Policy Priorities

1.1 Ministry’s Policy Priorities

One of the Government’s priorities is the reduction of crime as a national imperative.  It states that the most urgent priority is to make the nation safe and secure.  Further, that the expected economic growth and job creation can only be achieved if there is drastic reduction in crime, and there is peace and order in the society.

The Government of Jamaica is mindful of the current reality regarding safety and security in the society, and its responsibility for securing Jamaica. Fulfilling this responsibility involves the engagement of a wide cross section of the economy and the society, and this will require an ‘all-of-Government’ approach, with the Ministry of National Security leading and coordinating, to efficiently achieve its mission for a safer and more prosperous Jamaica. Listed below are the major elements to be undertaken, if we are to secure Jamaica in a meaningful and sustainable way:

  1. Citizen Safety and Security − The reduction of the threat of crime and violence is a major  part of the mandate of securing Jamaica;
  2. Public Order − This will control how persons operate and do business in the public domain, including new laws and regulations relating to safe, orderly activities. The establishment of entertainment zones and enhancing discipline and order in public transportation are but two examples.
  3. Corruption − Compromising established, legitimate structures and procedures for selfish benefit and gain that would not otherwise accrue is a threat to a secure Jamaica.
  4. Community Safety − Positive leadership and sound planning at the local level should occupy the space where alternative, illegitimate systems of governance currently thrive. These illegitimate systems are a clear and present danger to securing a safer Jamaica. A safer community = a safer parish = a safer Jamaica.
  5. Territorial Integrity – The security and control of our marine, air and land space for the benefit of all Jamaicans.
  6. Crisis Response and Resilience − The ability to survive a crisis of whatever nature or form and to have an ‘all-of-Government’ response. The establishment of a continuation-of-government protocol and a national risk management and recovery strategy.
  7. Education − A lack of basic literacy is one of the root causes of crime and violence as it is manifested in poor conflict resolution management, and untrainable and unemployable persons, which lead to the proliferation of gangs, criminality and lawlessness. Education, therefore, is a major foundation in having a secure Jamaica.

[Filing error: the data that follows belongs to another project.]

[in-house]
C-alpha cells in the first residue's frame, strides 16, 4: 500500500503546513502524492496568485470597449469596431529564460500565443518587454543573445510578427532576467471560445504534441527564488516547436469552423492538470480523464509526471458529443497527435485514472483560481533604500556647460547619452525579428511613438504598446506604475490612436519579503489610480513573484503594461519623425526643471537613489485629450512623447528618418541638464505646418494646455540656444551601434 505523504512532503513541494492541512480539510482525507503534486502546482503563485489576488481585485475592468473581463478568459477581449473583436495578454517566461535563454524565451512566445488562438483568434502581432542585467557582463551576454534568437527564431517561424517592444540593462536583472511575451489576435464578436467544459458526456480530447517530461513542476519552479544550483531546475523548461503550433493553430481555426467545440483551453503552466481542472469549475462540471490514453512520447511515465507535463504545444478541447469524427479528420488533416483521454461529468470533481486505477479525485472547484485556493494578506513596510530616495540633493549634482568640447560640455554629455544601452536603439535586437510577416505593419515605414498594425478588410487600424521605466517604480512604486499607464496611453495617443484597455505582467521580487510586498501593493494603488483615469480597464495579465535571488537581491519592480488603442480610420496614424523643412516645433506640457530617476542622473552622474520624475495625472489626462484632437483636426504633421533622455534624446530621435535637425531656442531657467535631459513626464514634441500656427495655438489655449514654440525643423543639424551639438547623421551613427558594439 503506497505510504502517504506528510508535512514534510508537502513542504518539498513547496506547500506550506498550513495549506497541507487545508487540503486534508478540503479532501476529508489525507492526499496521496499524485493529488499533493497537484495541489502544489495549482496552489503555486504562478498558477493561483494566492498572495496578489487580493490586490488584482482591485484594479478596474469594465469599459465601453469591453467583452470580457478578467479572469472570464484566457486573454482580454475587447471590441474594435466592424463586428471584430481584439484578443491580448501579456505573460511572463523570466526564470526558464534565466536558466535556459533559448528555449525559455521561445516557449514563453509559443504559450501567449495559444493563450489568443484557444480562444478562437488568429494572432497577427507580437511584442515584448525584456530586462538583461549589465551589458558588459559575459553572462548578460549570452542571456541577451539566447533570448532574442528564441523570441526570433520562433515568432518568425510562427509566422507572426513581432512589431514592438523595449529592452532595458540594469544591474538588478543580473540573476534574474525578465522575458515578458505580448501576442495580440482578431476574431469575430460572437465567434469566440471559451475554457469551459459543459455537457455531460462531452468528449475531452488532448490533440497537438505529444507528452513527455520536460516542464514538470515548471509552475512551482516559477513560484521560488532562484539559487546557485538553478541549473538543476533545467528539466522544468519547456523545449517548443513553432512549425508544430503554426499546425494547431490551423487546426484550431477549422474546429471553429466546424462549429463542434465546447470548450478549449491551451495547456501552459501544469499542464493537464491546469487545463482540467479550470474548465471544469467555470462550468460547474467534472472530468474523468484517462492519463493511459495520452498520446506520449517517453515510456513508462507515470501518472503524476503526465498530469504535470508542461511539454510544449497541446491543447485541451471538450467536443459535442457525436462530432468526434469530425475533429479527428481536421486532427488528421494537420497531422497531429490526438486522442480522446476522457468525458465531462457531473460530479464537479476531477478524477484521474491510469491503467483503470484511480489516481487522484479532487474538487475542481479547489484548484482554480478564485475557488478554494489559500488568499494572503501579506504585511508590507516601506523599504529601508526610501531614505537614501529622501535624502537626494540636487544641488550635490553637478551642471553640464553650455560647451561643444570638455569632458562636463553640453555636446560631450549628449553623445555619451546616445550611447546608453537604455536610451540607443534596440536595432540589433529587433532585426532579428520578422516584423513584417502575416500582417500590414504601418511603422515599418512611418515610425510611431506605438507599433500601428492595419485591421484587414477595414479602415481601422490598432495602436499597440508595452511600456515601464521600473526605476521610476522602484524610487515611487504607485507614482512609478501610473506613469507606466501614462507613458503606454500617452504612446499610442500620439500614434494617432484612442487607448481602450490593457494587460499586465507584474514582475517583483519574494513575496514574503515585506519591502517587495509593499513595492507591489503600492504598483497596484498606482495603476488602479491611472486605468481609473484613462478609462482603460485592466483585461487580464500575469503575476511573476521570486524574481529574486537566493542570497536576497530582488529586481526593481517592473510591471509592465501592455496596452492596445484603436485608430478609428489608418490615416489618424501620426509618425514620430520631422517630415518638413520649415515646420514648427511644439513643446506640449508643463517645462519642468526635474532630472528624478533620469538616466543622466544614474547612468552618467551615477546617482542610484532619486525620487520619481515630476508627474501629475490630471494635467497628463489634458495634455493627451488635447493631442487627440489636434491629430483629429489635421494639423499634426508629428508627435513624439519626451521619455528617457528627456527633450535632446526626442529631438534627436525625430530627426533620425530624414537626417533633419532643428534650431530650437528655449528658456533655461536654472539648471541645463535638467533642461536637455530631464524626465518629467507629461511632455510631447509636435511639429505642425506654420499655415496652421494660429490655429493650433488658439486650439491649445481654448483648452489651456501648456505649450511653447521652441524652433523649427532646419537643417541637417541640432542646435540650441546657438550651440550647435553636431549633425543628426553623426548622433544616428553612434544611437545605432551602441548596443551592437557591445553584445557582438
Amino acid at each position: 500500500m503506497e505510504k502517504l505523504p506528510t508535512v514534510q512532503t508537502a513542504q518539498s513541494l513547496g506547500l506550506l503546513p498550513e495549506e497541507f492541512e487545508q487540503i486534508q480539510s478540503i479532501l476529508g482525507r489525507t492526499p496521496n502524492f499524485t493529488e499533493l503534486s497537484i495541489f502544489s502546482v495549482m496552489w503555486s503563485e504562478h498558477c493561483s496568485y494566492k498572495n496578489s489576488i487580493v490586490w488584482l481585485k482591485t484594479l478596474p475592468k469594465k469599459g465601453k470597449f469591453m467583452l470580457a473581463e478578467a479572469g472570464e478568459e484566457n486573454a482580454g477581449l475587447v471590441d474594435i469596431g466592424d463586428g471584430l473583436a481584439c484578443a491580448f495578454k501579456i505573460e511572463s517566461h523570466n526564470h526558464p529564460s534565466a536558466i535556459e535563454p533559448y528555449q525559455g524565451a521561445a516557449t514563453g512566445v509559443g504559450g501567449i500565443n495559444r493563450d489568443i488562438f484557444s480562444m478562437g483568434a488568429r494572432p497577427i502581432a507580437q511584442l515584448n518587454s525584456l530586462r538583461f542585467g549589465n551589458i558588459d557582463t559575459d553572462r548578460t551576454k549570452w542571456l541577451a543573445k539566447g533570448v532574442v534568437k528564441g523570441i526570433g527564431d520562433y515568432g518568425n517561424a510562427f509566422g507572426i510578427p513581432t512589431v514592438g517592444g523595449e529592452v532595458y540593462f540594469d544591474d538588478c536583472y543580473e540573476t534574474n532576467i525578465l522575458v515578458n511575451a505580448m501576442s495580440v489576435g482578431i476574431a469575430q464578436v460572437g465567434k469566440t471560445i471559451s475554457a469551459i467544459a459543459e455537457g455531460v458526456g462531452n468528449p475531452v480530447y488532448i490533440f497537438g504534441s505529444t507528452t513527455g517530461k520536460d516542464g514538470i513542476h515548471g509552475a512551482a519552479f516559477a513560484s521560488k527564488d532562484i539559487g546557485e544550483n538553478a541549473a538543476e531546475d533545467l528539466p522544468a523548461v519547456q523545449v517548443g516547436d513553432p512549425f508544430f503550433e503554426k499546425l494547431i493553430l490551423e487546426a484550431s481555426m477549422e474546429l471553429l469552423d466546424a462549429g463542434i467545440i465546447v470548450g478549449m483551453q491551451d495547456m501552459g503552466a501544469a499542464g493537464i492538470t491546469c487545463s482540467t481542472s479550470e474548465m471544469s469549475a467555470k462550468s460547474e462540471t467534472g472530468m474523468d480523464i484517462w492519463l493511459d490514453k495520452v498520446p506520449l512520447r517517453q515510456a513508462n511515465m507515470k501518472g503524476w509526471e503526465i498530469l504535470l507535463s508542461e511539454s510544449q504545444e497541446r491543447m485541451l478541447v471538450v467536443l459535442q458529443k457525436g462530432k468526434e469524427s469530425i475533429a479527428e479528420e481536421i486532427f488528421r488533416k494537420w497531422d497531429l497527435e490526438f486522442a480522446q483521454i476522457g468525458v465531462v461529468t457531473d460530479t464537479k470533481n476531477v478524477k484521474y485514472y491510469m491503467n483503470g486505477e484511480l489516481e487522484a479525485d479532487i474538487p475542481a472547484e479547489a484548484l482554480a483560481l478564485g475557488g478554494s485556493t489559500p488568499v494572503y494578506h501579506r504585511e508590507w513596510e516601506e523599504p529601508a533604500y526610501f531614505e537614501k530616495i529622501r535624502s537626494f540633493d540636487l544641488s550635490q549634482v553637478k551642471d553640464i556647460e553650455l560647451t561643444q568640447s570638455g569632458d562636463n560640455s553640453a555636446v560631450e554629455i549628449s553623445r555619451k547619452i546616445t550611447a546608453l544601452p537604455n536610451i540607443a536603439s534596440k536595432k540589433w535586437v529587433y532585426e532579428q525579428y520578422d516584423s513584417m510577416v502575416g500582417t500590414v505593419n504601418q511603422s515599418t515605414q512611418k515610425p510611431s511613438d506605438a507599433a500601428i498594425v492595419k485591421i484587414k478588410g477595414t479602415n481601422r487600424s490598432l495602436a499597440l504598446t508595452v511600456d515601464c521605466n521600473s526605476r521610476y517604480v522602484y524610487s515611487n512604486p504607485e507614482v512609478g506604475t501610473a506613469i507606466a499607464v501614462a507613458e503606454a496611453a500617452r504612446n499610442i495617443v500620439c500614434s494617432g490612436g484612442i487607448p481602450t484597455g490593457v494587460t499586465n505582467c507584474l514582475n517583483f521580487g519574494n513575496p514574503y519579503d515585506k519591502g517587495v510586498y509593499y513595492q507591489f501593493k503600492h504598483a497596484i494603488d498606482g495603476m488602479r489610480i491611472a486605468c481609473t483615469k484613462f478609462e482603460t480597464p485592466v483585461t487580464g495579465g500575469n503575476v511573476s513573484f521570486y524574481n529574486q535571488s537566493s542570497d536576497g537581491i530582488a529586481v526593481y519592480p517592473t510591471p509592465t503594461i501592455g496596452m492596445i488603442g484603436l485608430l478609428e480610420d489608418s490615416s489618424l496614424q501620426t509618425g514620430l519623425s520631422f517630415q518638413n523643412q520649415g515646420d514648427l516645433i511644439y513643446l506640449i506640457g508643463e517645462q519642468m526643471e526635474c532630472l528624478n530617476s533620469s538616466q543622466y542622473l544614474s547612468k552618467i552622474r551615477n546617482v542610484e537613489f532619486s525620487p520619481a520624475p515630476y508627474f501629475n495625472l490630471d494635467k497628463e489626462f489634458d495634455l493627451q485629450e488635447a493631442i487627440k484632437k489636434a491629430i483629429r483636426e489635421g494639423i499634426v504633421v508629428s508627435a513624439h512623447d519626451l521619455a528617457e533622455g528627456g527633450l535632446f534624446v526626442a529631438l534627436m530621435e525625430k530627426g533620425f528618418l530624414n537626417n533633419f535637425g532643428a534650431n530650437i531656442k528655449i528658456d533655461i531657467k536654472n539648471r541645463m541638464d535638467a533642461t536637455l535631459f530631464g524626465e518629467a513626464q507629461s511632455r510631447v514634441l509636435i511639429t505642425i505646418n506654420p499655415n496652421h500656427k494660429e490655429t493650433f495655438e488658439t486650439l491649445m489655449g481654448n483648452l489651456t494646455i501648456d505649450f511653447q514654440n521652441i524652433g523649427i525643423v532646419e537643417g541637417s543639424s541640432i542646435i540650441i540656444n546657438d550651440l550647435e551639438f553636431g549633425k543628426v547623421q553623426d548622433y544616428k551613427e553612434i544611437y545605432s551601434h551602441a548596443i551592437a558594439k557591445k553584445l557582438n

8. Cyber security − The protection of personal, business and state information in cyberspace is a critical plank in building a secure Jamaica.
  9. Critical Infrastructure Protection − Ensuring that the country’s water and electricity supplies, hospitals, bridges, ports and critical government installations are safe and secure.
  10. Economic Security − Preserving the integrity of our financial system from the participation of criminal elements. Securing, protecting and the recovery of the productive sector of the country, should they be threatened or attacked.

1.2 Strategies

The Five Pillars

The Pillars on which we will build crime prevention in Jamaica are as follows:

  •  Effective Policing − the effective policing pillar focuses on strengthening the rule of law and enhancing police legitimacy with the general public.
  • Swift and Sure Justice Processes – involves close collaboration with the judicial system to ensure swift, sure and fair justice for all.
  • Crime Prevention through Social Development − addresses many of the contributing risk factors to crime and violence deriving from these inequalities, through multidisciplinary partnerships.
  • Situational Crime Prevention − undertakes measures to reduce opportunities for particular crime and violence problems through spatial interventions, such as crime prevention through environmental design (CPTED) methodology and urban renewal.
  • Rehabilitation and Redemption − aims at improving community reintegration for offenders and facilitating greater awareness and access to support services for assimilation of the deported population.

The Ministry of National Security implements its strategies through its various Departments/Agencies and Programmes:

  • Caribbean Regional Drug Law Enforcement Training Centre (REDTRAC)
  • Citizen Security and Justice Programme
  • Department of Correctional Services
  • Firearm Licensing Authority
  • Jamaica Constabulary Force
  • Jamaica Defence Force
  • Private Security Regulation Authority
  • Police Civilian Oversight Authority
  • Passport Immigration & Citizenship Agency

Divisions/Directorates, that are also critical to the process, are grouped hereunder:

  • Policy: Crime Prevention & Community Safety; Protective Security; Research & Evaluation; Offender Management; Border Security & Control; International Relations; Organized Crime & Defence
  • Corporate Services: Human Resource Management & Administration, Information Technology; Public Affairs & Communication; Human Resource Development/Training; Procurement; Facility & Property Management; Documentation & Information
  • Internal Audit
  • Planning & Finance
  • Special Projects
  • Witness Protection
  • Strategic Evaluation Centre